Nikitin receives moral, procedural support at OSCE

Publish date: July 7, 1999

Written by: Thomas Jandl

A resolution was introduced at the OSCE meeting in St. Petersburg to urge the Russian Federation to improve the implementation of rule-of-law reform. The Nikitin case is in a separate line item of the resolution.

St. Petersburg, July 7 – Aleksandr Nikitin met with the German, Canadian and U.S. parliamentarian delegations to the OSCE during the first two days of the parliamentarian meeting here, and received promises of support.After a meeting with the German delegation to the Organisation for Security and Co-operation in Europe (OSCE) on July 6, Aleksandr Nikitin met the Canadian delegation early on July 7. He was assured of Canada’s support with respect to a resolution referring directly to Nikitin’s case in today’s debate and tomorrow’s vote.

The resolution, called Supplementary Item on the Development of Rule of Law in the Russian Federation, mentions the Nikitin case and notes violations of "several provisions in the Russian Constitution and the European Convention on Human Rights." Later the same day, Nikitin received a U.S. delegation of members and staff in his office in central St. Petersburg. Delegates inquired about his case as well as the wider implications of the outcome on the development of the rule of law in Russia.

Russia dislikes resolution
Not unexpectedly, Russia opposes the resolution, which, in addition to discussing the Nikitin case, calls attention to the lack of credible implementation of legal reform. Gennady Seleznev, speaker of the State Duma, lower chamber of the Russian parliament, said, "any discussion of such questions is an interference into the internal court process of Russia." Somewhat less expected, Elena Mizulina, a representative of the reform-minded Yabloko party, spoke in opposition to the resolution, arguing that focusing on individual cases would set back the overall progress of reform. She discussed the issue during the Human Rights session on July 7.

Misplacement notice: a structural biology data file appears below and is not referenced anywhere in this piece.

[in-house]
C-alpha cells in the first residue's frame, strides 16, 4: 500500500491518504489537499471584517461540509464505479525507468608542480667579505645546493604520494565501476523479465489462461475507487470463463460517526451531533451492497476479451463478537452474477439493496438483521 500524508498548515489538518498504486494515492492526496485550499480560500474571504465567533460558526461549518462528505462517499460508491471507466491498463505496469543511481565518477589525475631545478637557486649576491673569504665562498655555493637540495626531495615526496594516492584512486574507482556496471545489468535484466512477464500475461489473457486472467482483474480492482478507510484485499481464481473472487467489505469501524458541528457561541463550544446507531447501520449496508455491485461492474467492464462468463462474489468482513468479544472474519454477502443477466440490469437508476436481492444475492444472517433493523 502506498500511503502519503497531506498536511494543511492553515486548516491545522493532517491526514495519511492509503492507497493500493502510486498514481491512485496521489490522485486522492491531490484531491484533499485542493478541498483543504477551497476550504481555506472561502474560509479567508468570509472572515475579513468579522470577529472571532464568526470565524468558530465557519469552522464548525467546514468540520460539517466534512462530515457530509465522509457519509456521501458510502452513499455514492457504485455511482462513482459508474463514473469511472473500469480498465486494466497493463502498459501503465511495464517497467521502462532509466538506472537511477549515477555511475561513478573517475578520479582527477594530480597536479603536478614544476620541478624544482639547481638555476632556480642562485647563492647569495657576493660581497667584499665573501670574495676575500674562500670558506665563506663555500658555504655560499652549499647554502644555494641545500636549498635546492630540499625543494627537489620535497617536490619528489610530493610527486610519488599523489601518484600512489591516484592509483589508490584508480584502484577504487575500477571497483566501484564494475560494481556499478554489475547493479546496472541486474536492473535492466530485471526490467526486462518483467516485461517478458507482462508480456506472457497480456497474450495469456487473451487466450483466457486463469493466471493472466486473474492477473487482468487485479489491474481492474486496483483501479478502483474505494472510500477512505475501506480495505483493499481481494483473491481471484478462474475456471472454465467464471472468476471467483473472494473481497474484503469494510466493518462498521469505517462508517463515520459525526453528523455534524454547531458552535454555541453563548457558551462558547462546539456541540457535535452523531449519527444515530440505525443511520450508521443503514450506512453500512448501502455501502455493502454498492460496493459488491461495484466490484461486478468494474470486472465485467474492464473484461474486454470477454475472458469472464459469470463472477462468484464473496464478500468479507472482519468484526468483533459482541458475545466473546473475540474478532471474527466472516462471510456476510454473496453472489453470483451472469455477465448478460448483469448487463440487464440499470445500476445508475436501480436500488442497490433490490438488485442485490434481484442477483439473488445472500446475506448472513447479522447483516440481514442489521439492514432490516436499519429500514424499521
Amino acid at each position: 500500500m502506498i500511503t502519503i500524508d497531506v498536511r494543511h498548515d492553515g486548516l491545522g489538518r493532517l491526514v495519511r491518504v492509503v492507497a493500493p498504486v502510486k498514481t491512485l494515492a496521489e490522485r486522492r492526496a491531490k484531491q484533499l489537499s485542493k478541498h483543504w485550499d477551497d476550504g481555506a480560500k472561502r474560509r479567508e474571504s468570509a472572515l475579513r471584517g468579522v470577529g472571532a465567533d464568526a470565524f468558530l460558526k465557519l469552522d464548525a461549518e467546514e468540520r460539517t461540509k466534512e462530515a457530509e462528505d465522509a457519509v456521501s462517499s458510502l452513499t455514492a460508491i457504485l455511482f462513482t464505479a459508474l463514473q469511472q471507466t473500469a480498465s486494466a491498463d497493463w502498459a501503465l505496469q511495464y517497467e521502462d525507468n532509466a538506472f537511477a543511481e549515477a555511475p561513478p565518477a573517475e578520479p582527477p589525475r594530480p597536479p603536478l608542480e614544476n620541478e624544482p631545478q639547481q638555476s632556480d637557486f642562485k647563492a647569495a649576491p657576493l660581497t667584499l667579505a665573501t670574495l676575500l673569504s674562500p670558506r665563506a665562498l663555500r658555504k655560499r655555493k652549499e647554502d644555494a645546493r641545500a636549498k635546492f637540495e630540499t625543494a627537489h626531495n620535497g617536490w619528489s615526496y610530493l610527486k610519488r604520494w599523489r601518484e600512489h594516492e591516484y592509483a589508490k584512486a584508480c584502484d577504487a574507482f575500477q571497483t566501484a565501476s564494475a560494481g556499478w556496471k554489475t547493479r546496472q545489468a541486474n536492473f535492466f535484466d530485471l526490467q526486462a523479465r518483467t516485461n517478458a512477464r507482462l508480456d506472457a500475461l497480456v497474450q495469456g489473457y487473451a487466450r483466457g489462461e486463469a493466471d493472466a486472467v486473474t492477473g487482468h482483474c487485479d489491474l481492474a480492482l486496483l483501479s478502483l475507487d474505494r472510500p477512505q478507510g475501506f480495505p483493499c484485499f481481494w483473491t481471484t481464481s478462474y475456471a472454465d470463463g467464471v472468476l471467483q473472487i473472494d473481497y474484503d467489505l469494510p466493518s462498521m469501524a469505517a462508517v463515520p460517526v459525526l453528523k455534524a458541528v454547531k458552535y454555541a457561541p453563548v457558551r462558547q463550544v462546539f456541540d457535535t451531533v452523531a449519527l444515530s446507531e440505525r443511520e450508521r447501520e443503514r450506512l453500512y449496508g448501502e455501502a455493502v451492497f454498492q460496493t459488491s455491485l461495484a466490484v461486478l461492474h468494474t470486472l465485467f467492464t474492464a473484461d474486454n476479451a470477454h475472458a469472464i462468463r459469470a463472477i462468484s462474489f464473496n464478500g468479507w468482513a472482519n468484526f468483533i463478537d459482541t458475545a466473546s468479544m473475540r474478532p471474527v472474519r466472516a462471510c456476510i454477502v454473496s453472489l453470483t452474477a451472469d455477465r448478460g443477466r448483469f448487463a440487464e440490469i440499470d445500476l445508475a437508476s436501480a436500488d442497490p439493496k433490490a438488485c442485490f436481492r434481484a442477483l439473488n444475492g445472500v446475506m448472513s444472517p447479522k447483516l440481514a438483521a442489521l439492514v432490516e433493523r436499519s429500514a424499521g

While participants officially speak for themselves and vote individually, common practice has it that country delegations co-ordinate their positions. An official thus expected that Russia would vote against the resolution without defections.

On the other hand, during the Human Rights session, Russia made no concerted effort to follow through on Seleznev’s threat to derail the resolution. One delegate said there was no indication that the Russian delegation was lobbying for a no-vote on the matter.

If these predictions pan out, Russia continues to follow a long-standing practice of dual policies with respect to international bodies. Frequently, Russian public figures take strong positions for domestic consumption while negotiating in good faith behind closed doors at international meetings and organisations.

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